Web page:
Burial Site In Montana Provide New Information About Ancient Americans

Posted: Jun 21 2018, 2:34am CDT | by , in Latest Science News


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Burial Site in Montana Provide New information About Ancient Americans
Image Credit: Michael Waters

Human remains from Clovis Time Period Found At Montana Burial Site.

Anzick burial site was first discovered in 1968 by a team of construction workers who were working in this remote region, during the digging process the construction team found human remains along with some stone spears and antler tools that seemed to be from Clovis time period. This is the only site where Clovis period artifacts and human remain have ever been found by now.

However, founded remains of the child and other artifacts raised a lot of questions in regard to the timeline of these early settlers of North America. So, a team of researchers decided to properly date the newly found evidence by using special dating techniques.

Initially, traditional dating methods showed a variation between the human remains and the other found artifacts.

“One thing that has always been a problem has been the accurate dating of the human remains from the site,” explains Waters.

“The human remains yielded a younger age that was not in agreement with the ages from the antler artifacts which dated older than the human remains. If the human remains and Clovis artifacts were contemporaneous, they should be the same age.”

The research team including Michael Waters, director of the Center for the Study of the First Americans and his colleagues from the Oxford University and Stafford Research of Colorado recently published their findings in the latest issue of Proceedings of the National Academy of Sciences.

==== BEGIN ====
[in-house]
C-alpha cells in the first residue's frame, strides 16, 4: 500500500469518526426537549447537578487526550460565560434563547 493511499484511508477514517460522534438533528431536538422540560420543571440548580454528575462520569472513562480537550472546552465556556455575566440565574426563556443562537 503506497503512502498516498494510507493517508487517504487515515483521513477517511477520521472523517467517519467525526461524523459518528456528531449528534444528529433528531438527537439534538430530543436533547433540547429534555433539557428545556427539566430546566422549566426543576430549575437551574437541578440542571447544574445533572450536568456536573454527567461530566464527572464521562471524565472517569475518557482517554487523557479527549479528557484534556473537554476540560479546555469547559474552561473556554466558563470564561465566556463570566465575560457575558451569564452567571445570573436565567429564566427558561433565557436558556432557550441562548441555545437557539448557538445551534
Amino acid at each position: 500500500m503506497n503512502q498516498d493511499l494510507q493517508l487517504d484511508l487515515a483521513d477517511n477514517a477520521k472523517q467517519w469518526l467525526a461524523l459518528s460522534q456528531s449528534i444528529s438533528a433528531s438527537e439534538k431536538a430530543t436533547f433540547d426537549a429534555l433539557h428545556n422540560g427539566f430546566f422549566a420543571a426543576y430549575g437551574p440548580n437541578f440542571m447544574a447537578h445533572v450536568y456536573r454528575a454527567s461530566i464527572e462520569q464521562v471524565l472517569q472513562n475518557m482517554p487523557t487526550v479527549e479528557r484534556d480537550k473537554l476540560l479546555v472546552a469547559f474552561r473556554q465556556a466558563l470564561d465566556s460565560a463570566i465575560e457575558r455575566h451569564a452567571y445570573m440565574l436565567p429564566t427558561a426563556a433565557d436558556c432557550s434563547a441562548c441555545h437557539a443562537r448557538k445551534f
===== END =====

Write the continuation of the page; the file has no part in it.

To properly date the human remains to an exact timeline they used the process of Amino Acid Radiocarbon Dating, a specific amino acid called hydroxyproline was isolated from the bones of the child remains and instead of carbon, the extracted hydroxyproline was used for dating them to an exact time period.

“This amino acid could only have come from the human skeleton and could not be contaminated,” Waters adds.

“The other previous ages suffered from some sort of contamination. With the new method, we got very accurate and secure ages for the human remains based on dating hydroxyproline. As a test, we also re-dated the antler artifacts using this technique.”

The new dating process proved that the artifacts and the human remain belonged to the same time period.

“The human remains and Clovis artifacts can now be confidently shown to be the same age and date between 12,725 to 12,900 years ago,” Waters notes. “This is right in the middle to the end of the Clovis time period which ranges from 13,000 to 12,700 years ago.

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